The Explorers: The Door in the Alley
By Adrienne Kress
One word to describe this book in its entirety is quirky. A book that speaks my language. From the pig in his tiny hat to the cute chapter titles and light-hearted babbling footnotes, The Explorers is a book I recommend to young readers who want to get lost in a realm of adventure, specifically, “The Door in the Alley.”
Pragmatic and a bit of a brainy outcast, 12-year-old Sebastian stumbles into a new social realm one afternoon when he strays off the beaten path in an alley.
He must serve a small punishment after returning a zany pig, who is wearing a teeny hat, to what is revealed to be “The Explorers Society.”
Once in this underground world, he is captivated by the miscellaneous rooms and abundant personalities he encounters. He finds himself unable to feel accepted into this club and is curious of the characters he meets.
Each room in the society is dedicated to the particular interests of explorers and their discoveries from around the world.
I wish we could have delved more into what these rooms had to offer as they seemed unique. For example, the Greenhouse room is dedicated to a husband and wife who find their own particular interest in flora. Therefore, their explorer room is filled with extinct trees, roses, cacti, and aged trees from all points in time around the world. In addition, the same goes for the geology level, the chemistry level, bugs, and insects etc. I craved deeper explanation of these rooms and more history of the society.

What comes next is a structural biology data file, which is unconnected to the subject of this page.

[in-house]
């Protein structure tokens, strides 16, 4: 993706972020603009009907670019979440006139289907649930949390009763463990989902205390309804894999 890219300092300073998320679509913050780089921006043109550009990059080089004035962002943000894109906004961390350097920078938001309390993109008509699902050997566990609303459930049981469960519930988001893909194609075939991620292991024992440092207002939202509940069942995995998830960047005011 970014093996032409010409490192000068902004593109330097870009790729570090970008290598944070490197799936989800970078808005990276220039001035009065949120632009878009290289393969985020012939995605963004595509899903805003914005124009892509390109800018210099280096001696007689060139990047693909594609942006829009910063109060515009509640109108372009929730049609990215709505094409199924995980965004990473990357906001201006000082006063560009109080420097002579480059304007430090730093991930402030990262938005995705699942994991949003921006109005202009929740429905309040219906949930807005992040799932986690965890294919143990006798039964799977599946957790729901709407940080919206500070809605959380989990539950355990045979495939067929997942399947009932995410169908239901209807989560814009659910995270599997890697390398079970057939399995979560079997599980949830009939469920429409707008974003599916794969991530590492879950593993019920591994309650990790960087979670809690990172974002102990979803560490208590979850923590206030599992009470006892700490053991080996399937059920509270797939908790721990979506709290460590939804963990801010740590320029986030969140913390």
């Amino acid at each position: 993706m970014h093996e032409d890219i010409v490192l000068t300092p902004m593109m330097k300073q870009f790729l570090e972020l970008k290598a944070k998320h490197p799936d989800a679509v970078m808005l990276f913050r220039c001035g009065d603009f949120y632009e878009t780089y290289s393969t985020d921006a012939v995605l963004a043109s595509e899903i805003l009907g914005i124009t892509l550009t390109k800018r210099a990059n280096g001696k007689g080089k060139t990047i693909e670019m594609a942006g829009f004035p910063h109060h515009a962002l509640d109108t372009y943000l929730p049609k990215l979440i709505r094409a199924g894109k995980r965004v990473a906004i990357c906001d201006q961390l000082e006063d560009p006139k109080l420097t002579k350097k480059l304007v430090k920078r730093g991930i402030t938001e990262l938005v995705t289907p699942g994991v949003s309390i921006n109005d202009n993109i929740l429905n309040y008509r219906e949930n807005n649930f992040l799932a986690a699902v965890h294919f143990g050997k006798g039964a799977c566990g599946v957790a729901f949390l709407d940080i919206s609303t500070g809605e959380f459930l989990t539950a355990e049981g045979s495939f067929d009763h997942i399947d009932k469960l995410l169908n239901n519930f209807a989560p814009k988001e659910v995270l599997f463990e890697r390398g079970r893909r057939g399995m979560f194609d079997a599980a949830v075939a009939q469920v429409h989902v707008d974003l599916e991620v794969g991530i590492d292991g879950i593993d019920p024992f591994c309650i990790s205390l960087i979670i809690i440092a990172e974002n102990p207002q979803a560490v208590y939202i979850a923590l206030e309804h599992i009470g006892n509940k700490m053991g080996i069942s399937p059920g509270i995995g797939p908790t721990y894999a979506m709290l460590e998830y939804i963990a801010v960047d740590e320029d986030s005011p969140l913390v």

Meanwhile, we are introduced to Evie, another outcast character, whose plot seemingly ties into Sebastian’s conflict, when mysterious and dangerous men attempt to obtain a missing key in her presence. The sheer unraveling of events begins when Sebastian uncovers a wooden box, which holds a picture of the original Explorers Society, known as the “Filipendulous Five.” Hellooooooo unsolved mystery!
By the time Sebastian and Evie link up in the story, they have tons of work to do. We watch Sebastian embrace his trust in adventure and break away from his stiff, statistical, demeanor.
The tweens help each other on a quest to obtain this missing key and save Evie’s grandfather, who is the lead member of this unexplained Filipendulous Five group; while avoiding risky villains, untamed clock towers, and snarky zoo animals.
This book, comical in its own diction, had me chuckling out loud at times with subtlety, “And much like mold growing in an unwashed petri dish,” (so random but I love it). My favorite little giggle while reading was woven into the narration, “Dramatic music plays now. Or…..not.
Okay, who’s in charge of the dramatic music, because I was told it was going to play now and it hasn’t and this is seriously unacceptable.”
With an ardent tone throughout, Kress winds up creating a turvy world for young readers who want nothing more than to be entertained and spread their imagination wide with blunt humor. This book, in my opinion, would be best enjoyed with a handful of cookies.
“This story begins, like most stories do, with a pig wearing a teeny hat.” So why wouldn’t you want to add this adventurous read to your trove of treasures? The Explorers: The Door in the Alley.
“Dramatic music plays now. Or…..not. Okay, who’s in charge of the dramatic music, because I was told it was going to play now and it hasn’t and this is seriously unacceptable” – Narrator, Adrienne Kress, The Explorers: The Door in the Alley